The bribes were discovered and reported to the authorities by the company itself
A U.S. construction management company, Louis Berger, has agreed to pay $17.1 million in criminal fines to resolve charges that it bribed officials in 4 countries, including India where it won two water developmental projects in Goa and Guwahati.
The firm paid bribes of $976,630 for its Goa project, including to a minister whose name has not been disclosed.
Two of its former executives – Richard Hirsch of the Philippines, and James McClung of the UAE – pleaded guilty to the bribery charges. McClung previously served as senior vice president responsible for the firm’s operations in India and Vietnam.
Sentencing hearings for Hirsch and McClung are scheduled this November.
The Goa project was a five-year government contract to expand and build water and sewerage facilities. Louis Berger was part of the consortium that won the contract, which included two Japanese firms and an Indian partner.
The consortium developed a project management information system and plan, evaluated bids, reviewed design and construction plans, and ensured that work was completed on time and within budget, the company says on its website.
U.S. prosecutors, in their 11-page chargesheet, alleged that Louis Berger maintained a detailed diary and accounts of the bribes it paid to Indian officials.
On August 26, 2010, “a consortium partner prepared a payment tracking schedule stating that the company had paid USD976,630 in bribes in connection with the Goa Project to date,” federal prosecutors told a court in New Jersey.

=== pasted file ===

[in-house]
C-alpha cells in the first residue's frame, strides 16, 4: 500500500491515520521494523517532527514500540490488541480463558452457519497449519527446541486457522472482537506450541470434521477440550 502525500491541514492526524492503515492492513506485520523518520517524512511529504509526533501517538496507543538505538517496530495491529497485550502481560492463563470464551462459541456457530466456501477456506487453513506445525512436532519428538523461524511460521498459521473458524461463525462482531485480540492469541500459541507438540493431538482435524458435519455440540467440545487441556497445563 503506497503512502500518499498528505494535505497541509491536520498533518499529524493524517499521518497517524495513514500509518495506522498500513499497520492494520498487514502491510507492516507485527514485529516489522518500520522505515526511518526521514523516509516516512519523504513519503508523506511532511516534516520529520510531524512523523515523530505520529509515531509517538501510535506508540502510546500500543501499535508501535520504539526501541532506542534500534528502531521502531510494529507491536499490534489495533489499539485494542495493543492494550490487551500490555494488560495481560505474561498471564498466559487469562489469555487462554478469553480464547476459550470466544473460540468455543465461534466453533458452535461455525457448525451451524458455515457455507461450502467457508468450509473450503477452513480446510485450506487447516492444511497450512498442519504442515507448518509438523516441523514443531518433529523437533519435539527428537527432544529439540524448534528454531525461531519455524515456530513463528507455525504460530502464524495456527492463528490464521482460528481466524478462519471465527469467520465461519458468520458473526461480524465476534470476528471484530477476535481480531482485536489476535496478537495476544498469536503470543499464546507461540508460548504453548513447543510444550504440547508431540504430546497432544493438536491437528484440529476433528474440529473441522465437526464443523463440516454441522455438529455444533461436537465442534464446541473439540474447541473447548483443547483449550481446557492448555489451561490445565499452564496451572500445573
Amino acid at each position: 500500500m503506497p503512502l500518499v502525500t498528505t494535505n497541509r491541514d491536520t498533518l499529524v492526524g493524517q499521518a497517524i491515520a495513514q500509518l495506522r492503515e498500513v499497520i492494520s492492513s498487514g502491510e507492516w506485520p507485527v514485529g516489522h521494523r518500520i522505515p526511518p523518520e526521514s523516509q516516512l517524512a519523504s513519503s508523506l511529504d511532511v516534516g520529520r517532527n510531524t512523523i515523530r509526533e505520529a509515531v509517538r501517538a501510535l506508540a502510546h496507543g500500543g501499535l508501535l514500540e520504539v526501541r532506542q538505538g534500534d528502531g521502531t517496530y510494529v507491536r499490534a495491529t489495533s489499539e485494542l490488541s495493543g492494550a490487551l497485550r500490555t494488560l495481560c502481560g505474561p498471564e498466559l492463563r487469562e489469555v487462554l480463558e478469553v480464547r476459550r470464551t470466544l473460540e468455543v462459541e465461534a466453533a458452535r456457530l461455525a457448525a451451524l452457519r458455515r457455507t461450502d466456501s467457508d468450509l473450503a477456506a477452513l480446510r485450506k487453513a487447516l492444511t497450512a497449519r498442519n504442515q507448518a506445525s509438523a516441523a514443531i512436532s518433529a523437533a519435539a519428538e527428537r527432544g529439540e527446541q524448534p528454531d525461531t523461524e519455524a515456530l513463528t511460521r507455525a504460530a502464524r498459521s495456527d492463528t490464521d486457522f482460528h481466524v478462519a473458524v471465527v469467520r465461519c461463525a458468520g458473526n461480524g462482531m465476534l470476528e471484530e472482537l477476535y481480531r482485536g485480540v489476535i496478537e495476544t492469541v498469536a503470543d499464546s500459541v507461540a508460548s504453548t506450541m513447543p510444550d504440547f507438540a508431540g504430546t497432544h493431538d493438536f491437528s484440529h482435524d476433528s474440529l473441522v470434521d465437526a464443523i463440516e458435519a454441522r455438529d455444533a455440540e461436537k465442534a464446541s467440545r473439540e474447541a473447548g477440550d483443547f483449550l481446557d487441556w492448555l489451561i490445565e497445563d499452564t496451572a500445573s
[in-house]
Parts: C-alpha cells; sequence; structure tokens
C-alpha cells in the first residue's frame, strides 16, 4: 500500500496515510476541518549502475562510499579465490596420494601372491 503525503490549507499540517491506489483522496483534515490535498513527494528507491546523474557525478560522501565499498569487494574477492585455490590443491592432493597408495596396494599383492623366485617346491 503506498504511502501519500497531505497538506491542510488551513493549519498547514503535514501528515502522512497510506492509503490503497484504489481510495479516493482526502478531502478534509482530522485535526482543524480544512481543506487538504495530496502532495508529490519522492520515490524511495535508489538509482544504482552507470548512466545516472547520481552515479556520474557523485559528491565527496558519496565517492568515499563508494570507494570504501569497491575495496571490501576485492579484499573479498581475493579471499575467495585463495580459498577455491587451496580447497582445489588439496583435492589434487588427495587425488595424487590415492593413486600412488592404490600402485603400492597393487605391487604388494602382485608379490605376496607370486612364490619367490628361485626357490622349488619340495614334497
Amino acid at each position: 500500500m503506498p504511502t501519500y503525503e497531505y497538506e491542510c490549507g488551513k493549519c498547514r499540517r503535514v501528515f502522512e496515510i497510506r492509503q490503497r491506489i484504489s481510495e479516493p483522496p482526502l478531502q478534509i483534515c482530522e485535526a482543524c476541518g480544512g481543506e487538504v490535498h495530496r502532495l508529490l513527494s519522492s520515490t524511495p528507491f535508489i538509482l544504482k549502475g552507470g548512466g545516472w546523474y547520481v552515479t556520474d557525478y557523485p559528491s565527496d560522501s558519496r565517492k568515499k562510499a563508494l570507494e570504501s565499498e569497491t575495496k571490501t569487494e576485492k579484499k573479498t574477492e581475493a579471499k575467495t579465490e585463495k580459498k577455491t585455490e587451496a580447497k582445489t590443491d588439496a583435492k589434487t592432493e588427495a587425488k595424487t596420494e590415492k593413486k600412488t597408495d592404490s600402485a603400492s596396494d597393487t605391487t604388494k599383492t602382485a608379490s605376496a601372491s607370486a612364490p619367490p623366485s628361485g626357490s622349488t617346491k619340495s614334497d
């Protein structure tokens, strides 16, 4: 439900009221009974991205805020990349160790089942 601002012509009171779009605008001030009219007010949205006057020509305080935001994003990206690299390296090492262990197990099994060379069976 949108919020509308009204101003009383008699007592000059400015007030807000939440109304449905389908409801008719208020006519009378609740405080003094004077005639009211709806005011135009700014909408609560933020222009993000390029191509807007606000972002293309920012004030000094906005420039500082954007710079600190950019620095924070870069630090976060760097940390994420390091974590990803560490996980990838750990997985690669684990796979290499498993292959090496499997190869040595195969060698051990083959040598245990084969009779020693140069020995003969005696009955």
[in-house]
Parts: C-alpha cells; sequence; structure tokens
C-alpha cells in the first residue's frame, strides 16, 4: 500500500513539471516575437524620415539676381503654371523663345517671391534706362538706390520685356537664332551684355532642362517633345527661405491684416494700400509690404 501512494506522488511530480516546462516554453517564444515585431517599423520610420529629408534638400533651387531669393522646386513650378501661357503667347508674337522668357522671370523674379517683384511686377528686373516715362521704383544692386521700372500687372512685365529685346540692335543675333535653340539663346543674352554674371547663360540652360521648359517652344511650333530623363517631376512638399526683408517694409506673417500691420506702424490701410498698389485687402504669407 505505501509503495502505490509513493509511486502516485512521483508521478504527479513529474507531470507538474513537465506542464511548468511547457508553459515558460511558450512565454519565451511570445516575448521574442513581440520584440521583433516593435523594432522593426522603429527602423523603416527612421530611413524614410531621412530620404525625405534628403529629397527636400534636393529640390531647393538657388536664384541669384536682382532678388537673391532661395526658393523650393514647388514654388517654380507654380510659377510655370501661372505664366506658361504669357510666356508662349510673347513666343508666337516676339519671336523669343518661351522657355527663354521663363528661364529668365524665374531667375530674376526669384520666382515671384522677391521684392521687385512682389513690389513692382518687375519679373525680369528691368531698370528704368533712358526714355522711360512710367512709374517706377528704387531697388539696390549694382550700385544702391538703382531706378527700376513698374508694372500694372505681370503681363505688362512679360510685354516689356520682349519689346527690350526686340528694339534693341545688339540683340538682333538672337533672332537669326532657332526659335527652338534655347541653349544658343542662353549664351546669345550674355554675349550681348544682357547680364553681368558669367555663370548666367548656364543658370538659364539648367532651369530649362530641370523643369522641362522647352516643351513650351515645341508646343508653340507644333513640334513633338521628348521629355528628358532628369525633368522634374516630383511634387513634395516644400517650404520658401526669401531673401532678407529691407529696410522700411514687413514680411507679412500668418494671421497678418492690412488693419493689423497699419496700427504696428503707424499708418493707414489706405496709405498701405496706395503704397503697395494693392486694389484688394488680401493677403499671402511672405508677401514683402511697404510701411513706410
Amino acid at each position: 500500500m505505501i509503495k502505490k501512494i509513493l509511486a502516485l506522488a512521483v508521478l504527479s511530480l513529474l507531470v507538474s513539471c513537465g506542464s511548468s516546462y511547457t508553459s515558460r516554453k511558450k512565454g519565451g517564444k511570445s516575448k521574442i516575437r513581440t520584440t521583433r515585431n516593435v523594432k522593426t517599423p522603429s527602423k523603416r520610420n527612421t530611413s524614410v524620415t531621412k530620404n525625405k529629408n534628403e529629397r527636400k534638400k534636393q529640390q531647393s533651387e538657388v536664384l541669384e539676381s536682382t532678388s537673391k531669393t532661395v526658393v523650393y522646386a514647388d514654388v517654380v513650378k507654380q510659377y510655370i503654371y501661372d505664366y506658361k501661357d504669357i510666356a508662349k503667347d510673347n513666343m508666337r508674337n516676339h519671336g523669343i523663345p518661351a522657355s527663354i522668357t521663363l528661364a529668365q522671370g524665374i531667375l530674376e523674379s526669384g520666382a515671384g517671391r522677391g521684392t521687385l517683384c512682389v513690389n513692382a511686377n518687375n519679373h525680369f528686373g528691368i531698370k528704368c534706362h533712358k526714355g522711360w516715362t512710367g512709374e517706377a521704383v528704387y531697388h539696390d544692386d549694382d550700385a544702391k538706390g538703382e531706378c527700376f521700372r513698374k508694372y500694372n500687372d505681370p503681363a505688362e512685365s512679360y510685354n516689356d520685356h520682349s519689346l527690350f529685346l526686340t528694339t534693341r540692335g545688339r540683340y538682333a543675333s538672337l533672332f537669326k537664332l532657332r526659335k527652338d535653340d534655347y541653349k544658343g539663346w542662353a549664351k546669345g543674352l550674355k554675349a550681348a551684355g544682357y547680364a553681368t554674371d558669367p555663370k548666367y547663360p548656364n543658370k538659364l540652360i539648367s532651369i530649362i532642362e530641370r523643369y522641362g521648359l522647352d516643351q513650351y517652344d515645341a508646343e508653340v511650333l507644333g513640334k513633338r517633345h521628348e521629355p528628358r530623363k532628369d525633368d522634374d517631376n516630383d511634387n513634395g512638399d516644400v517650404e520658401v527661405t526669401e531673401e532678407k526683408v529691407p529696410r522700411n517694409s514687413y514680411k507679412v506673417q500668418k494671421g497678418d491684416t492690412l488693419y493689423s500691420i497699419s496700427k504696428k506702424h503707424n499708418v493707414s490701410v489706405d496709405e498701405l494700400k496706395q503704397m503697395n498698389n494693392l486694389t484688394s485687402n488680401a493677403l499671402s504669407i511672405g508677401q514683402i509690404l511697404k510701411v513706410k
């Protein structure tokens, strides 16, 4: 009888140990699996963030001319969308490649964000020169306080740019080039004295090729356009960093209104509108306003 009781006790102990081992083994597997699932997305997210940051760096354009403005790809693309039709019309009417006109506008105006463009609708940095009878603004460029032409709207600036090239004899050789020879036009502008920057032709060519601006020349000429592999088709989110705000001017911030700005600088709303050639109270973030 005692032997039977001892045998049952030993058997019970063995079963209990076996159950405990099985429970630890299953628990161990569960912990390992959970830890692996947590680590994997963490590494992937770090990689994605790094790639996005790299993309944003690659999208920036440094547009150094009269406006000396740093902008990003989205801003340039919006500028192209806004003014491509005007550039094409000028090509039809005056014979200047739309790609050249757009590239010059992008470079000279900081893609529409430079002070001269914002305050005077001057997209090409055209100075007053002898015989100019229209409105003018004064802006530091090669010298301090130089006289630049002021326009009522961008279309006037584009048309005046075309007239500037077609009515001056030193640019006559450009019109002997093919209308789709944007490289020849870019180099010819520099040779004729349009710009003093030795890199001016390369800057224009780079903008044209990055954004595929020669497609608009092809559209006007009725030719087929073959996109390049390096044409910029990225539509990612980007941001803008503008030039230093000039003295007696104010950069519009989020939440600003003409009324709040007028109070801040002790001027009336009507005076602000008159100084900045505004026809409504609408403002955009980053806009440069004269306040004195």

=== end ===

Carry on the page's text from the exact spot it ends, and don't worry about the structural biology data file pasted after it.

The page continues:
Prosecutors claimed that on August 17, 2010, a consortium partner sent an e-mail to James McClung with an attachment that included an entry: “Paid by [an agent of the company] to minister on behalf of agent”.
But the Goa minister was not identified in the complaint, and no titles or designation other than the minister’s were mentioned. It was not clear if all of the nearly 1 million dollars went to the minister or it was spread among others.
According to court documents, the company through its employees and agents, used terms like “commitment fee,” “counterpart per diem,” “marketing fee” and “field operations expenses” as code words to conceal the true nature of the bribes paid.
These bribes were discovered and reported to the authorities by the company itself as a result of an internal investigation of billing on overseas government contracts between 1998 and 2010.
Berger said in a statement Friday that it had launched massive efforts to reform the company since 2010, and reported to authorities the bribes it paid to officials in India, Indonesia, Vietnam and Kuwait, amounting to $3.9 million.
“Today’s settlement is the critical final milestone in our reform, as it was important for us to take responsibility for the historic actions of former managers and close the chapter on the company’s pre-2010 era,” said CEO Nicholas J Masucci.
In India since 1998, Louis Berger has offices in Gurgaon, Mumbai, Chennai and Hyderabad.